Zinacantan, Chiapas, 30111

The Basics

Most visitors combine a trip to Zinacantán with a stop at San Juan Chamula, exploring two of Chiapas’ better-known Tzotzil Maya destinations in just one day from either nearby San Cristóbal de las Casas or Tuxtla Gutiérrez. Almost all such excursions include guided tours of the villages and their churches, as well as time to either dine alongside a local family, learn to make tortillas the traditional way, or even weave using a backstrap loom.

Many multi-day Mexico and Chiapas tours also include stops at Zinacantán and Chamula, and some biking tours pass through Zinacantán too.

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Things to Know Before You Go

  • Zinacantán is one of Chiapas’ most lively and bustling indigenous villages.

  • Do not take photos of the people in Zinacantán without their express consent and respect their decision if they refuse you.

  • Combine a trip to Zinacantán with a visit to San Juan Chamula to maximize your time in the region

  • Carry loose change and small bills in Zinacantán; cards and large bills will not be accepted.

  • Most people in Zinacantán speak Tzotzil as their first language; Spanish is not widely spoken and English less so.

  • Zinacantán may not be easily accessible for wheelchair users, due to narrow streets and uneven ground.

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How to Get There

Zinacantán is situated 9 miles (15 kilometers) northwest of San Cristóbal de las Casas and can be reached by taxi from the nearby city, although public transport options are tough to find. However, as the vast majority of Zinacantán residents likely speak little Spanish and no English, visiting on a guided tour with round-trip transportation is the most convenient way to arrive.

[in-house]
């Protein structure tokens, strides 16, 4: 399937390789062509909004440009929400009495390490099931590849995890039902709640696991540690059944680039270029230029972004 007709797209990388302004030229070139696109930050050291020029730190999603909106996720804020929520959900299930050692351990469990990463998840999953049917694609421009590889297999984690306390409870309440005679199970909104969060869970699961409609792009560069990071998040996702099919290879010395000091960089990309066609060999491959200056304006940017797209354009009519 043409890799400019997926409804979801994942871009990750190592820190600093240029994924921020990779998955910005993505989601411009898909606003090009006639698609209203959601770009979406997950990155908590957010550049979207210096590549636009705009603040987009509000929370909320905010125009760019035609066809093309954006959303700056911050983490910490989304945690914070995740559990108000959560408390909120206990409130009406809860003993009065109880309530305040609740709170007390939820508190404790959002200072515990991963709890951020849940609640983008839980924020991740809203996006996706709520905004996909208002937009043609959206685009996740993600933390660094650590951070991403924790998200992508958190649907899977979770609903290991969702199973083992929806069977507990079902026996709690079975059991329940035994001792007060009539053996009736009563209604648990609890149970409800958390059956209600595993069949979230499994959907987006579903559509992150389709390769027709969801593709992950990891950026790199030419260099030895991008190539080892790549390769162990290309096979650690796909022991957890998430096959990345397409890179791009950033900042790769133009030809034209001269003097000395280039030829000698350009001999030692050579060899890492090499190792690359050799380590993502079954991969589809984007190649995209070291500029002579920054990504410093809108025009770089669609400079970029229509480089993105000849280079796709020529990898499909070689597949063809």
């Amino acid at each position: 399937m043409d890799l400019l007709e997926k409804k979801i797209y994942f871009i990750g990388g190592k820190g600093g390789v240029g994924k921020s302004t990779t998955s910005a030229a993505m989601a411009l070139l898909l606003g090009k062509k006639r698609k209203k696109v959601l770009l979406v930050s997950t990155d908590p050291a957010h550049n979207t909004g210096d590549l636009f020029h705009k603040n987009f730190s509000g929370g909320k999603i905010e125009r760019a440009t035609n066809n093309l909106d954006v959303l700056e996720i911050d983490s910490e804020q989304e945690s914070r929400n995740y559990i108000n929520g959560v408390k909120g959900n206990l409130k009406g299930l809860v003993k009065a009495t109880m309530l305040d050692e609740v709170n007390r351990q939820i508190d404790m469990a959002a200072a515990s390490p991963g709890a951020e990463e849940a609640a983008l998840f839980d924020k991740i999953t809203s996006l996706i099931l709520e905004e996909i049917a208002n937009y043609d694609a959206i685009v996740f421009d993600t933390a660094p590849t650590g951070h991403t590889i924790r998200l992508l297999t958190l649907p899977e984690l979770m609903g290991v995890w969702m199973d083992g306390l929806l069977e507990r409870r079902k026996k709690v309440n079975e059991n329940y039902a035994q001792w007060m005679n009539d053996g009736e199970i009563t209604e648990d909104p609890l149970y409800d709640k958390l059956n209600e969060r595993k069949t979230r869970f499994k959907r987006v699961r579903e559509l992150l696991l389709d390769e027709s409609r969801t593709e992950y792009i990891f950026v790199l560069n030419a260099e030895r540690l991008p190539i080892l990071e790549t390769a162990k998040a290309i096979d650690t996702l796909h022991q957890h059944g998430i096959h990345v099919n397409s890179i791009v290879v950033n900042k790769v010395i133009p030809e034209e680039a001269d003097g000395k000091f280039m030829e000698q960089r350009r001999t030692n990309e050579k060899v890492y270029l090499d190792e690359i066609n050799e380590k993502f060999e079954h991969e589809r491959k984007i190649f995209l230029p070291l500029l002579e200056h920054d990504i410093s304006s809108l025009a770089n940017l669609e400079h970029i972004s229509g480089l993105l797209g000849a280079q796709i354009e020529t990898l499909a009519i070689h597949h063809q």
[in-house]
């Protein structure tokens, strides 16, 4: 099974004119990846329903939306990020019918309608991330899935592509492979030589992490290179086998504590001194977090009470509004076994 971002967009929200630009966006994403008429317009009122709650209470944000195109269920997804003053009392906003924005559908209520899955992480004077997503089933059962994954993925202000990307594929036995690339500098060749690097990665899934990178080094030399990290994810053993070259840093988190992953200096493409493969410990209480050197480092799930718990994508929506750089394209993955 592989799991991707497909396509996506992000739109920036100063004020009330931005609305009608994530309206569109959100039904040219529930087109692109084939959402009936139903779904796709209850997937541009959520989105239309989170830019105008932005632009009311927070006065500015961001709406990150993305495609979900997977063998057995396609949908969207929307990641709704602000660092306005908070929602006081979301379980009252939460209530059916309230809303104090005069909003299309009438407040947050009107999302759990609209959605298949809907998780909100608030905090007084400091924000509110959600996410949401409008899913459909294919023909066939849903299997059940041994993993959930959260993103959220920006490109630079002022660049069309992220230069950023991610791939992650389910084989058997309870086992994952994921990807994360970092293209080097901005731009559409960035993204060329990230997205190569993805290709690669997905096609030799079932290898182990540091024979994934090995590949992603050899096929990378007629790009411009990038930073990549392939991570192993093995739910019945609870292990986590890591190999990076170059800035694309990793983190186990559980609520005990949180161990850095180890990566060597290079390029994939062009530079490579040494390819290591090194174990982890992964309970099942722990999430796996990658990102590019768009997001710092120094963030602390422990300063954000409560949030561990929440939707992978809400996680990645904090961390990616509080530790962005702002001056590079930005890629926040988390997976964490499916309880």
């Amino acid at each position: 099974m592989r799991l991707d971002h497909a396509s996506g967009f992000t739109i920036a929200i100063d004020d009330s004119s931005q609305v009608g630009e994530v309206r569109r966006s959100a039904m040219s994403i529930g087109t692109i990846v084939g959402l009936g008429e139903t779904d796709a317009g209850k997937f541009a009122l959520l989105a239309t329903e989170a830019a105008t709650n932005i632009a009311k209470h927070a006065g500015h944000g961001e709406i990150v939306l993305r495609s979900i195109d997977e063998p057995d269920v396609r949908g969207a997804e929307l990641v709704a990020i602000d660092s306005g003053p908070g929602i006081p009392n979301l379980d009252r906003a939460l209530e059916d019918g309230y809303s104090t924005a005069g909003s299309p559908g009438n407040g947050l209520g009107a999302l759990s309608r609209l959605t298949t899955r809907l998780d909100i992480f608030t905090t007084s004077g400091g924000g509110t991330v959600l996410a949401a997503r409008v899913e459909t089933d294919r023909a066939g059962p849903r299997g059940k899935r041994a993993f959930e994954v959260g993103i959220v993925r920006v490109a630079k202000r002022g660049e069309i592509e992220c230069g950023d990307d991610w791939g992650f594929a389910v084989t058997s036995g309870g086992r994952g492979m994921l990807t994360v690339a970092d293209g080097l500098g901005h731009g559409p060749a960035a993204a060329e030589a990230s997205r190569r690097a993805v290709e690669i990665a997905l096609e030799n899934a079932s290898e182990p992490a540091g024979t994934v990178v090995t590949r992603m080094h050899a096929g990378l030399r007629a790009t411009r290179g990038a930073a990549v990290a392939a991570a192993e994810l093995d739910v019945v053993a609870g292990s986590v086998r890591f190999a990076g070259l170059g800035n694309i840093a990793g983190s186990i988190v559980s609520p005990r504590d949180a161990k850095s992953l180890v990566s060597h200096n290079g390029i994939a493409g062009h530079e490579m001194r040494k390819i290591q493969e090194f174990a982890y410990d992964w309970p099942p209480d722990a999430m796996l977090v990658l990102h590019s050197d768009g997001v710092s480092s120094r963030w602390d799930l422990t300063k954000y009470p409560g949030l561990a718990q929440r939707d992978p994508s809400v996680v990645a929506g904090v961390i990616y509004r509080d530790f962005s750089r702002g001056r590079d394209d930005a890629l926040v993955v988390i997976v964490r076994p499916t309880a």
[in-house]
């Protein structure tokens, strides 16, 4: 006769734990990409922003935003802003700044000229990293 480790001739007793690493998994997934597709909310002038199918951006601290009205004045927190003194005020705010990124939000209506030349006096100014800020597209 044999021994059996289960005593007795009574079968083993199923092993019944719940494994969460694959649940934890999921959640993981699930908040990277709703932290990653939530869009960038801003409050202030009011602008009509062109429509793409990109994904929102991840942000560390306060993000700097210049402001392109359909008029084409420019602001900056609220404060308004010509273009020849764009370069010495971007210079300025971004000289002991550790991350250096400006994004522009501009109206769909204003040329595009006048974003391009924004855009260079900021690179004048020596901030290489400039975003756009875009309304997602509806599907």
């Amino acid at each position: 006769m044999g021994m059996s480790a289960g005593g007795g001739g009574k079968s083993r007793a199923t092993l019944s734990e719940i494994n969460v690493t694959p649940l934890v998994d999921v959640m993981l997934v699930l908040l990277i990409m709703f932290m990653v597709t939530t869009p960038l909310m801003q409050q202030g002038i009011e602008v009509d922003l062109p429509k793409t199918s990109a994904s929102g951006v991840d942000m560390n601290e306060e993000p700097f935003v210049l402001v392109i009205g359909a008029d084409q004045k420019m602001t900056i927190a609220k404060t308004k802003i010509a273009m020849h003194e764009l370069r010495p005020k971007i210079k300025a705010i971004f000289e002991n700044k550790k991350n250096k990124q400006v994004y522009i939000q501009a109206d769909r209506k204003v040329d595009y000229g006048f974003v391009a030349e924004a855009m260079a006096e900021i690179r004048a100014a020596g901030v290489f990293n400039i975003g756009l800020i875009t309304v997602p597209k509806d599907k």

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When to Get There

Zinacantán village is accessible year-round, although it’s typically best to visit during festive periods if traveling independently, when more outsiders are present in the village. One such festive period takes place in mid-August, when Zinacantán celebrates the Feast of San Lorenzo. Otherwise, arriving with a guide as part of an organized excursion is the best way to visit.

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San Juan Chamula

Alongside Zinacantán, San Juan Chamula is one of Chiapas’ most densely populated indigenous villages, where almost the entire population of Chamula speaks Tzotzil, a Mayan language. Best known for the central Church of San Juan, where colonial Catholic beliefs mingle with Maya tradition and photography is strictly prohibited, Chamula is often visited with Zinacantán from San Cristóbal or Tuxtla.

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Häufig gestellte Fragen (FAQs)
Die unten aufgeführten Antworten basieren auf Antworten, die der Touranbieter kürzlich auf Fragen von Kunden gegeben hat.
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